Gold Hill Mesa buys back Laing lots that were in bankruptcy

       More than 50 bankruptcy-orphaned properties at Gold Hill Mesa have returned to the development's fold.

Former John Laing Homes properties - some planned for single-family homes, some for multi-family - are identified with an "L" in the Gold Hill Mesa Filing 1 plat map. Work is already starting on some former Laing properties that were partially completed before the company's 2008 bankruptcy. Unmarked lots are those in Filing 1 that Laing previously built on, those belonging to other builders or that have not yet been purchased from Gold Hill Mesa Partners.
Courtesy of Gold Hill Mesa; edited for publication by Westside Pioneer

       Following a long-awaited court ruling and bank decision, the Gold Hill Mesa Partners last month bought back 44 unbuilt John Laing Homes lots and 14 that were in different stages of construction when the once-nationally respected builder went out of business in 2008.
       For the 210-acre, mostly residential development off Lower Gold Camp Road and 21st Street, the business action ensures continuity of the traditional neighborhood style its owners have presented since construction began in 2006.
       “It's like a huge weight off our backs,” said Bob Willard of Gold Hill Mesa Partners. “It allows us to proceed with the community as we originally envisoned. One of our fears was that some bank or developer from New York City that didn't understand what we were doing would wind up amongst us. Being able to keep the vision intact is important to us and to the Westside.”
       The initial legal rulings came out of a California Superior Court, with a plan to dispose of Laing's Colorado holdings issued by the District Court of Douglas County. Regarding Laing's lots at Gold Hill Mesa, the Wachovia Bank sought bids for their purchase. Gold Hill Mesa Partners, which initiated and owns the development, was one of three that entered the bidding, and was chosen by the bank, Willard explained.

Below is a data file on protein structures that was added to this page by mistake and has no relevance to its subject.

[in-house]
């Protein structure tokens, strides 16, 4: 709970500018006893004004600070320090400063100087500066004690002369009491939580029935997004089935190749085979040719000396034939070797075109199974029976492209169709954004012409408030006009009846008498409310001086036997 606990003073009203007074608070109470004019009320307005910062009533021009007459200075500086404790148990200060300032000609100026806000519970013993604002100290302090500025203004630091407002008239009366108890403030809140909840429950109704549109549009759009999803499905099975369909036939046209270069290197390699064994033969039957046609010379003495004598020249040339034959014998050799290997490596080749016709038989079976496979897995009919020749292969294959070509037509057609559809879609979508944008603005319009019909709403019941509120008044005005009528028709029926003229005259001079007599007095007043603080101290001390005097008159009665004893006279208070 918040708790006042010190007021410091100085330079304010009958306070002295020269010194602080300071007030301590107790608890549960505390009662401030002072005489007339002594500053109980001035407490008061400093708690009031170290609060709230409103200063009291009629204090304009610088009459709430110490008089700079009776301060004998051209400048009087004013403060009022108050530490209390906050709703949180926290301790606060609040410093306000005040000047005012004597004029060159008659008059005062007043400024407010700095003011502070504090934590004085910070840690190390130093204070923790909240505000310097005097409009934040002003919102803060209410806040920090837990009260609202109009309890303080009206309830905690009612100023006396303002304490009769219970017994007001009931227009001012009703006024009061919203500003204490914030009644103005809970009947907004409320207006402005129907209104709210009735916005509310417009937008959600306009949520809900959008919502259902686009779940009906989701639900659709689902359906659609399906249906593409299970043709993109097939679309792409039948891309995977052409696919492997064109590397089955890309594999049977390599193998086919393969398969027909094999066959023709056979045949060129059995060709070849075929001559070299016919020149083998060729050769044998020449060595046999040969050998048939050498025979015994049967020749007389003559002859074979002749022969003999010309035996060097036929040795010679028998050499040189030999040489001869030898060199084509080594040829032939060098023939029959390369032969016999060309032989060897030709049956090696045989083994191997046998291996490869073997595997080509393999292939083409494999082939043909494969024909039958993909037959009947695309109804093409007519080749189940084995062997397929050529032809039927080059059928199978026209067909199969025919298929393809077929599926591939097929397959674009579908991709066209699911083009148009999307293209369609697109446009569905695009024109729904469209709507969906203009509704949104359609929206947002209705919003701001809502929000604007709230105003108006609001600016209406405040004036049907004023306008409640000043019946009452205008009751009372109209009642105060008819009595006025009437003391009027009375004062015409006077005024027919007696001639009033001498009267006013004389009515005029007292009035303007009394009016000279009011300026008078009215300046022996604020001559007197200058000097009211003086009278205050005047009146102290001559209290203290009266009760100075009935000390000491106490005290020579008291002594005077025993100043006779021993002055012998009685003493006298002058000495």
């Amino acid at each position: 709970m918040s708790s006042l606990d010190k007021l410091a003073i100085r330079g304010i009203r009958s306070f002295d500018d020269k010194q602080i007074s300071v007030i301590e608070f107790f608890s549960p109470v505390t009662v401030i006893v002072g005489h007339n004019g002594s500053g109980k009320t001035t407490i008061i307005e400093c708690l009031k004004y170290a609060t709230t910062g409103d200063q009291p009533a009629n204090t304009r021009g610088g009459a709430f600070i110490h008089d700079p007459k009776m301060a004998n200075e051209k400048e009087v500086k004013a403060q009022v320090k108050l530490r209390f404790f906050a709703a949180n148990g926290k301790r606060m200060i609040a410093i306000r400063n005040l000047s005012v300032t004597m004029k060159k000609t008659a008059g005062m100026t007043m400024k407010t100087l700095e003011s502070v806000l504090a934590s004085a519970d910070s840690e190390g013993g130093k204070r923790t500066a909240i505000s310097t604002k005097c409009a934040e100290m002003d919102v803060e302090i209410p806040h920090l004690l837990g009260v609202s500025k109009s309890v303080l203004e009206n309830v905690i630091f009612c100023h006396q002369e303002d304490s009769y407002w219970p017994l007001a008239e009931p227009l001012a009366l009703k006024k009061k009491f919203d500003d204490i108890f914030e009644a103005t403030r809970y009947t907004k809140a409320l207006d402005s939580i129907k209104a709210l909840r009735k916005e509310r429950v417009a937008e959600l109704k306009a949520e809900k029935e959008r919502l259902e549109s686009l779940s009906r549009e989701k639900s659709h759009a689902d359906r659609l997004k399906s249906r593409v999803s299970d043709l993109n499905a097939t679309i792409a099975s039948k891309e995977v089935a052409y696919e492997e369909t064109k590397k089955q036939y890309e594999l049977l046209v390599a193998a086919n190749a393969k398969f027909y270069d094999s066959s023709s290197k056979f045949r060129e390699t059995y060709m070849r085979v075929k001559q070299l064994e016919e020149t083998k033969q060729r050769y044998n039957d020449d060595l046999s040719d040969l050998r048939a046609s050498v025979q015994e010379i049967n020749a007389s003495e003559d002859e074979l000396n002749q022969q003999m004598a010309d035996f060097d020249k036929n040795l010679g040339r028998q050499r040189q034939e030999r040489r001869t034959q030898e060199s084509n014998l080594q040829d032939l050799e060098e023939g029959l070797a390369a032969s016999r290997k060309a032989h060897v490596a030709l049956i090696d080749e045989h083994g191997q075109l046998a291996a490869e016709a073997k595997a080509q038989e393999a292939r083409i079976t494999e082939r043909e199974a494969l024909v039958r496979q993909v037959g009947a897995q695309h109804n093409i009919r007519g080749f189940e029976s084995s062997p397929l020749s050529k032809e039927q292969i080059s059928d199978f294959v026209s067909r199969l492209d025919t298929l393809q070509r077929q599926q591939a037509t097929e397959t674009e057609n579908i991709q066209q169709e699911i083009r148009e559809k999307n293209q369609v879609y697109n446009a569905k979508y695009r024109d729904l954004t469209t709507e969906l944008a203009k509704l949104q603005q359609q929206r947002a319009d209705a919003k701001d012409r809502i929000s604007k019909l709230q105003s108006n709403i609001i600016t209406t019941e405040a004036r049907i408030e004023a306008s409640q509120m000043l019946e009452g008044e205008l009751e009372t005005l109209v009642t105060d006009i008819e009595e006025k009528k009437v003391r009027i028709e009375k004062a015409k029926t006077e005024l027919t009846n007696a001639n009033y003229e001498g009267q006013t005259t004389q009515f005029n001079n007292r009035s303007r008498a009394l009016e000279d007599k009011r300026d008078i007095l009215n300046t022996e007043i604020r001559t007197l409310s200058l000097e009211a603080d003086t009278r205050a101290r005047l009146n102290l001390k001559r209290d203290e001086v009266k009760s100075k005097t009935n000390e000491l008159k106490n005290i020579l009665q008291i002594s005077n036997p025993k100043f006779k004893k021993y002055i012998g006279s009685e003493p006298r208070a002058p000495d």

“It was all very secretive,” Willard said. He declined to reveal the Gold Hill bid amount, but noted that it was less than what Laing had initially paid for the lots (because of the bankruptcy situation) yet “probably more than people unrelated to the development would pay.” The bank may have been reassured that “as part of our offer, we offered to indemnify the bank on all environmental issues,” Willard added.
       The whole episode was chaotic for Gold Hill Mesa Partners and himself personally. He was on vacation when informed about the bidding schedule. “I was on a floating ship in Canada, and had to pull it together on a cell phone,” Willard said, with a wry laugh.
       The Laing lots are sprinkled throughout Gold Hill's 27-acre Filing 1, which includes a community center and is well over halfway to its allowed maximum of 168 homes (single-family as well as attached units). Originally, Laing was Filing 1's only builder, having constructed (and sold) 62 units before its bankruptcy. Other builders - Challenger, Creekstone and J.M. Weston - have since come on board, offering different types of home designs on single-family or attached homes that have been built or are under construction. To date, these three have bought a total of 25 lots from Gold Hill Mesa Partners, including a few in Filing 2.
       The problem with the Laing bankruptcy was that it froze all its projects right where they were. Along with the 44 vacant lots were six buildings that only had foundations, four that were partially built and four that were finished but couldn't be sold because of the legal action, Willard said.
       Now that the Gold Hill ownership has the lots again, the focus will be on finishing Filing 1. The only reason Filing 2 (just west of Filing 1) had been started was because of the Laing situation, Willard said.
       The Filing 1 area is bordered by Lower Gold Camp on the south, the Crown Hill Mesa subdivision on the east, Gold Hill Mesa Drive/Solitude Street on the north and Eclipse Drive on the west.

The view northwest from Lower Gold Camp Road near Raven Mine Drive (in a photo taken last summer) shows some open areas including lots at left that were frozen by the John Laing Homes bankruptcy.
Westside Pioneer photo

       Although Gold Hill Mesa only began building 4 years ago, the project has required a total of 13 years in preparation because of environmental issues, primarily those related to the potentially toxic tailings left behind by the Golden Cycle gold mill, which processed gold ore there during the first half of the 20th century.

Westside Pioneer article